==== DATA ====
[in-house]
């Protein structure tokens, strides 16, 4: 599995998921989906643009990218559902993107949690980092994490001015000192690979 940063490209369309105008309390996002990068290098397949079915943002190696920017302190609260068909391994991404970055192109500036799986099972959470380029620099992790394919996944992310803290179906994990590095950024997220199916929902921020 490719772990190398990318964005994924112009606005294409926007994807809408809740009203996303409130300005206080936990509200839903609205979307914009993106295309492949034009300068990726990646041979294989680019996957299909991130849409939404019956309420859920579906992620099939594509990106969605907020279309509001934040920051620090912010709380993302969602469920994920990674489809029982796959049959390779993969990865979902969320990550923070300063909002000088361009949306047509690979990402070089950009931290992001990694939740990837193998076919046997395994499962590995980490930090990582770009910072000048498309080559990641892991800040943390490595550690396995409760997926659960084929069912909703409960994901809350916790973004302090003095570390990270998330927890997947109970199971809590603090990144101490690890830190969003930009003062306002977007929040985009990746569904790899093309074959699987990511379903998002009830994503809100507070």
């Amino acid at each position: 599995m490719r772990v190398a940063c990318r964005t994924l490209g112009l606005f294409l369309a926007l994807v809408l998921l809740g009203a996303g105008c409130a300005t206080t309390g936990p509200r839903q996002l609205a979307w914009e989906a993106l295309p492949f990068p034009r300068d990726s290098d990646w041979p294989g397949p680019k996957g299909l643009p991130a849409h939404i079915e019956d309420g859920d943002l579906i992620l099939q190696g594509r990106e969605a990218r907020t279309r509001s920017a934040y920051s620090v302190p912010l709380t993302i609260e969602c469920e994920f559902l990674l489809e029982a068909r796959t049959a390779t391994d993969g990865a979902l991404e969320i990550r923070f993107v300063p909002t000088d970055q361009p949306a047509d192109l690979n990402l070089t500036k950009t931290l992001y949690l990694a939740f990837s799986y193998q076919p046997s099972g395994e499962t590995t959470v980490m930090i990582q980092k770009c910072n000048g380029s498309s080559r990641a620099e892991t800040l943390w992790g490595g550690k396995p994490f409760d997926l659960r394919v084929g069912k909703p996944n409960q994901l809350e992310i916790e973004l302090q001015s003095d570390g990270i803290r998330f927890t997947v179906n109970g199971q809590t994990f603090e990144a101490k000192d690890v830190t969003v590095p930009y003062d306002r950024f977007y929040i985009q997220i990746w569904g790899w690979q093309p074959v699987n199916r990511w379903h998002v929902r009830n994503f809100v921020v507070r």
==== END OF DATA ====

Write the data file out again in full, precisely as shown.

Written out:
[in-house]
């Protein structure tokens, strides 16, 4: 599995998921989906643009990218559902993107949690980092994490001015000192690979 940063490209369309105008309390996002990068290098397949079915943002190696920017302190609260068909391994991404970055192109500036799986099972959470380029620099992790394919996944992310803290179906994990590095950024997220199916929902921020 490719772990190398990318964005994924112009606005294409926007994807809408809740009203996303409130300005206080936990509200839903609205979307914009993106295309492949034009300068990726990646041979294989680019996957299909991130849409939404019956309420859920579906992620099939594509990106969605907020279309509001934040920051620090912010709380993302969602469920994920990674489809029982796959049959390779993969990865979902969320990550923070300063909002000088361009949306047509690979990402070089950009931290992001990694939740990837193998076919046997395994499962590995980490930090990582770009910072000048498309080559990641892991800040943390490595550690396995409760997926659960084929069912909703409960994901809350916790973004302090003095570390990270998330927890997947109970199971809590603090990144101490690890830190969003930009003062306002977007929040985009990746569904790899093309074959699987990511379903998002009830994503809100507070």
């Amino acid at each position: 599995m490719r772990v190398a940063c990318r964005t994924l490209g112009l606005f294409l369309a926007l994807v809408l998921l809740g009203a996303g105008c409130a300005t206080t309390g936990p509200r839903q996002l609205a979307w914009e989906a993106l295309p492949f990068p034009r300068d990726s290098d990646w041979p294989g397949p680019k996957g299909l643009p991130a849409h939404i079915e019956d309420g859920d943002l579906i992620l099939q190696g594509r990106e969605a990218r907020t279309r509001s920017a934040y920051s620090v302190p912010l709380t993302i609260e969602c469920e994920f559902l990674l489809e029982a068909r796959t049959a390779t391994d993969g990865a979902l991404e969320i990550r923070f993107v300063p909002t000088d970055q361009p949306a047509d192109l690979n990402l070089t500036k950009t931290l992001y949690l990694a939740f990837s799986y193998q076919p046997s099972g395994e499962t590995t959470v980490m930090i990582q980092k770009c910072n000048g380029s498309s080559r990641a620099e892991t800040l943390w992790g490595g550690k396995p994490f409760d997926l659960r394919v084929g069912k909703p996944n409960q994901l809350e992310i916790e973004l302090q001015s003095d570390g990270i803290r998330f927890t997947v179906n109970g199971q809590t994990f603090e990144a101490k000192d690890v830190t969003v590095p930009y003062d306002r950024f977007y929040i985009q997220i990746w569904g790899w690979q093309p074959v699987n199916r990511w379903h998002v929902r009830n994503f809100v921020v507070r």